The SRJO’s extensive and growing repertoire is drawn from the 100-year history of jazz, from turn-of-the-20th century ragtime to turn-of-the-21st century avant-garde. This includes works by America’s most famous jazz composers, among them Fletcher Henderson, Charles Mingus, Gil Evans, Thelonious Monk, Dizzy Gillespie, Gerry Mulligan, Thad Jones, and of course, Count Basie and Duke Ellington. In addition, the SRJO’s repertoire grows each year as the ensemble adds previously unpublished works to its library.

Recovering jazz classics for performance by the ensemble is accomplished by co-director Michael Brockman, our region’s outstanding practitioner of the art of transcribing lost-to-print composition and arrangement, note for note, from vintage recordings.

The Players

The SRJO is made up of the Seattle area’s leading jazz instrumentalists, comprising an ethnically diverse group of young and veteran performers.
Trumpeter Jay Thomas has repeatedly been named best instrumentalist at Earshot’s annual Golden Ear awards and has recorded with Cedar Walton and Herb Ellis. Saxophonist Bill Ramsay is a touring veteran of the Count Basie Orchestra and the Benny Goodman bands. Saxophonist Hadley Caliman is a jazz faculty member at the Cornish College of the Arts, and a veteran of the bands of Freddie Hubbard and Earl Hines. Phil Sparks, named Earshot Musician of the Year in 1996, is the busiest bass player in Seattle. Saxophonist Mark Taylor is among the most in-demand young players in Seattle. Pianist Randy Halberstadt, another local headliner, serves on the faculty of Cornish College of the Arts.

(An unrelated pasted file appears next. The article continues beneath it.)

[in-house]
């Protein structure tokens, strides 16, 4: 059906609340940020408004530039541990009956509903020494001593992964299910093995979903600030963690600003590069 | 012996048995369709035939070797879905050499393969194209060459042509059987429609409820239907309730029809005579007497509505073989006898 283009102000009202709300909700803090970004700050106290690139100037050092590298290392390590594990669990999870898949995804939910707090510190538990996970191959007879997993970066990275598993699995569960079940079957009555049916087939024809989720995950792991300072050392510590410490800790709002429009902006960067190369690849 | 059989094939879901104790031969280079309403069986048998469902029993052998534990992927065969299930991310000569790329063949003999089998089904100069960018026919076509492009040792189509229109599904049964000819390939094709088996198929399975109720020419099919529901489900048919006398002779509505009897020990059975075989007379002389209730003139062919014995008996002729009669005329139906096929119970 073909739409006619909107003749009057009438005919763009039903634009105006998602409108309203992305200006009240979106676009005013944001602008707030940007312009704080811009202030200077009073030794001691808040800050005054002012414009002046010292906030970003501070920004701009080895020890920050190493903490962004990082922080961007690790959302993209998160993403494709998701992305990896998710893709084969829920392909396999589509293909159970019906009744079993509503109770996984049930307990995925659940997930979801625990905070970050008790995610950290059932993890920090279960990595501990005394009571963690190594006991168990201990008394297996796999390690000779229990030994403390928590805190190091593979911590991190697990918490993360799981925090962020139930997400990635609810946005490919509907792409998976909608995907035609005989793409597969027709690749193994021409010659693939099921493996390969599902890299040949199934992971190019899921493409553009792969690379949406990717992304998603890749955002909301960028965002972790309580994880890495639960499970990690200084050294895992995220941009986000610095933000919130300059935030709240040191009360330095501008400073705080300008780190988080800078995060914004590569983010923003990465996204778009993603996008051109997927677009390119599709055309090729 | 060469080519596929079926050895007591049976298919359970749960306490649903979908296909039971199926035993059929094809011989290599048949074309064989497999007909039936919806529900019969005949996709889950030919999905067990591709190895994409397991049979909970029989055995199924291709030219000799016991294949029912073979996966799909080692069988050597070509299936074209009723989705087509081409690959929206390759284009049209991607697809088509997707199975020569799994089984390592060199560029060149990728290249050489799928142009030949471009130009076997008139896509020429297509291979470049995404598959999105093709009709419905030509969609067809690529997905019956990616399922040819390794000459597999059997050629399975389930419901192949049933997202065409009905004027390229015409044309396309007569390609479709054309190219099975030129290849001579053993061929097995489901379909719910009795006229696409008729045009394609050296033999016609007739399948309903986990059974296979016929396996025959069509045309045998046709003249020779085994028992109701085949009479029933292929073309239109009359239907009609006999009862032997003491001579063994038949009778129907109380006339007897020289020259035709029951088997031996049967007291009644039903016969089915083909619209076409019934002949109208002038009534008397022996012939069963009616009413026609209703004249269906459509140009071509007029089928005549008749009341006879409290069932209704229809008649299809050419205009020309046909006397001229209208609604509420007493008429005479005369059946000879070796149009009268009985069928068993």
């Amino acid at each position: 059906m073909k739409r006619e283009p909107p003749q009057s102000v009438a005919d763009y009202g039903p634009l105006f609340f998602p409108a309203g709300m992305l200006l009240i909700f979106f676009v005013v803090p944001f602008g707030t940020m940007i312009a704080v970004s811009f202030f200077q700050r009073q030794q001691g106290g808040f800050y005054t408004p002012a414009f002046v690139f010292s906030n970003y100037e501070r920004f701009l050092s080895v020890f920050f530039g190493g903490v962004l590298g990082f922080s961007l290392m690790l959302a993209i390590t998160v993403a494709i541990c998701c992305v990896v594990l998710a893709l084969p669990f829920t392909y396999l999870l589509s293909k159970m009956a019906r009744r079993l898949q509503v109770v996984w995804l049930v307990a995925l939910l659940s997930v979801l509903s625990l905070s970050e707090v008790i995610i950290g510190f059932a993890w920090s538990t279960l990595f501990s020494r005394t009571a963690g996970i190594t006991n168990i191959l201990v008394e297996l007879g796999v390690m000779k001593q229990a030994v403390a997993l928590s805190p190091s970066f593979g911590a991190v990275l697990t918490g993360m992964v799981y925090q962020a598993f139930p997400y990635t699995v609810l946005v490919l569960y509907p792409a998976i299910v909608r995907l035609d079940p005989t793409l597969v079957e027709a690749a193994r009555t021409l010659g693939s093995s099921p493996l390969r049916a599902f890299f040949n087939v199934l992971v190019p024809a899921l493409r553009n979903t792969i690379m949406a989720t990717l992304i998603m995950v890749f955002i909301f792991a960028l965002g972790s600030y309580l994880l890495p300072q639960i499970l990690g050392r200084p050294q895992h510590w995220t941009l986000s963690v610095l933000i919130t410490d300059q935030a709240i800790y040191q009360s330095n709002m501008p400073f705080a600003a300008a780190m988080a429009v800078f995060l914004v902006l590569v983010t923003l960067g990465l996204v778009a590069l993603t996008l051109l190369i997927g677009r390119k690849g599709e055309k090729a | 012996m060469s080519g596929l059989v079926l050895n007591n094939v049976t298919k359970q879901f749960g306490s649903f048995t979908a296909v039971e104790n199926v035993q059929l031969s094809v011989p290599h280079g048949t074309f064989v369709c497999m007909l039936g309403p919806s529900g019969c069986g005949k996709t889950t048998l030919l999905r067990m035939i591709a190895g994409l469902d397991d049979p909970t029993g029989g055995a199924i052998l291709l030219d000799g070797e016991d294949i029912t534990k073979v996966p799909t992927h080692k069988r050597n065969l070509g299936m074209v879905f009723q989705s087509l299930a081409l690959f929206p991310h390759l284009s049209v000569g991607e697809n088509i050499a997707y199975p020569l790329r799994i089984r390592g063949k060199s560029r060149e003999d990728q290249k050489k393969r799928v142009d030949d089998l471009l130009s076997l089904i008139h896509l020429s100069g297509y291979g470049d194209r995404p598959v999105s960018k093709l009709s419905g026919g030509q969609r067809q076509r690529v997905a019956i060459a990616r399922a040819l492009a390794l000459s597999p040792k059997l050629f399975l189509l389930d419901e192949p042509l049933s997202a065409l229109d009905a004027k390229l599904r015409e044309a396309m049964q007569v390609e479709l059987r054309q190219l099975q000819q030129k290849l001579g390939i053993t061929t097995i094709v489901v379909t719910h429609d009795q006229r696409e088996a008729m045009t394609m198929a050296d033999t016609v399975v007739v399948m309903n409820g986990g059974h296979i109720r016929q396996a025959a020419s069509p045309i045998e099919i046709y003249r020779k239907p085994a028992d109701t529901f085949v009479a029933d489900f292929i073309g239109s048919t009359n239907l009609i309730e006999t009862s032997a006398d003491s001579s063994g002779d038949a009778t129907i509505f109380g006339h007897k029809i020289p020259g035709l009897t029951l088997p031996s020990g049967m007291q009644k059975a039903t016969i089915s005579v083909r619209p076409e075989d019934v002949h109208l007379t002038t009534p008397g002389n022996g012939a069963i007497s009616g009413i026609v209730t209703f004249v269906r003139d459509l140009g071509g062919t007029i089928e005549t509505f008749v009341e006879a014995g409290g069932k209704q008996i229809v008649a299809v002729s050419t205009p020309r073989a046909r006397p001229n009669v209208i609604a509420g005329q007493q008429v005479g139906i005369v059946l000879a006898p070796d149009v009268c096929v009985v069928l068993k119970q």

A Great History

The SRJO has brought internationally known guest soloists to join in its concerts, including trumpeters Clark Terry and Arturo Sandoval, saxophonists James Moody, Jimmy Heath, Frank Foster, Frank Wess and Kenny Hing, trombonist Slide Hampton, and singers Marlena Shaw, Ernie Andrews and Dee Daniels. In 2001, Quincy Jones conducted the SRJO at the Seattle Opera House in a performance of works he wrote for the Basie band and his own groups. The SRJO has played tribute concerts to Dizzy Gillespie, Duke Ellington, Billy Strayhorn, Miles Davis, Charles Mingus, Count Basie, Stan Kenton, and Thelonious Monk.

Awards and Recognition

Named in “Best Jazz Concerts of 2006” by the Seattle Times
Named in “Best Recordings of 2006” by AudiophileAudition.com
Winner of 2005 Earshot Jazz Society Golden Ear Award for “NW Best Acoustic Jazz Ensemble”
Named in “Best Jazz Concerts of 2005” by the Seattle Times
Named in “Best of 2005” by Public Radio International�s Jazz After Hours